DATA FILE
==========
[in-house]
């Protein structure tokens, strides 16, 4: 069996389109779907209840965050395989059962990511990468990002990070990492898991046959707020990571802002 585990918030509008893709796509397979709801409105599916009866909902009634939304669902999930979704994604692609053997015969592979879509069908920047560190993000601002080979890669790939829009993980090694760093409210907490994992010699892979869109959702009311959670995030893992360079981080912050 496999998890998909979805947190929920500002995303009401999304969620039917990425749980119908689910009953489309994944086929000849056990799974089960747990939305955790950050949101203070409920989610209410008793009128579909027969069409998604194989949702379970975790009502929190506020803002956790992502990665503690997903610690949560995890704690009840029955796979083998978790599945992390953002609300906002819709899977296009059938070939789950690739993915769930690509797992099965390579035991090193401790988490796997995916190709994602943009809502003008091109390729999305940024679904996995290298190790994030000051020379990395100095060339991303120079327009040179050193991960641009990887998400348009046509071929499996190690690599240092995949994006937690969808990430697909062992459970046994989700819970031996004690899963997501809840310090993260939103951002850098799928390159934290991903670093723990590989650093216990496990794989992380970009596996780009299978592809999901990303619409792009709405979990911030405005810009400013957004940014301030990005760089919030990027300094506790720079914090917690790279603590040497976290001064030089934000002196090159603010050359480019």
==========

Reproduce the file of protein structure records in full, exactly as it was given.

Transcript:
[in-house]
């Protein structure tokens, strides 16, 4: 069996389109779907209840965050395989059962990511990468990002990070990492898991046959707020990571802002 585990918030509008893709796509397979709801409105599916009866909902009634939304669902999930979704994604692609053997015969592979879509069908920047560190993000601002080979890669790939829009993980090694760093409210907490994992010699892979869109959702009311959670995030893992360079981080912050 496999998890998909979805947190929920500002995303009401999304969620039917990425749980119908689910009953489309994944086929000849056990799974089960747990939305955790950050949101203070409920989610209410008793009128579909027969069409998604194989949702379970975790009502929190506020803002956790992502990665503690997903610690949560995890704690009840029955796979083998978790599945992390953002609300906002819709899977296009059938070939789950690739993915769930690509797992099965390579035991090193401790988490796997995916190709994602943009809502003008091109390729999305940024679904996995290298190790994030000051020379990395100095060339991303120079327009040179050193991960641009990887998400348009046509071929499996190690690599240092995949994006937690969808990430697909062992459970046994989700819970031996004690899963997501809840310090993260939103951002850098799928390159934290991903670093723990590989650093216990496990794989992380970009596996780009299978592809999901990303619409792009709405979990911030405005810009400013957004940014301030990005760089919030990027300094506790720079914090917690790279603590040497976290001064030089934000002196090159603010050359480019």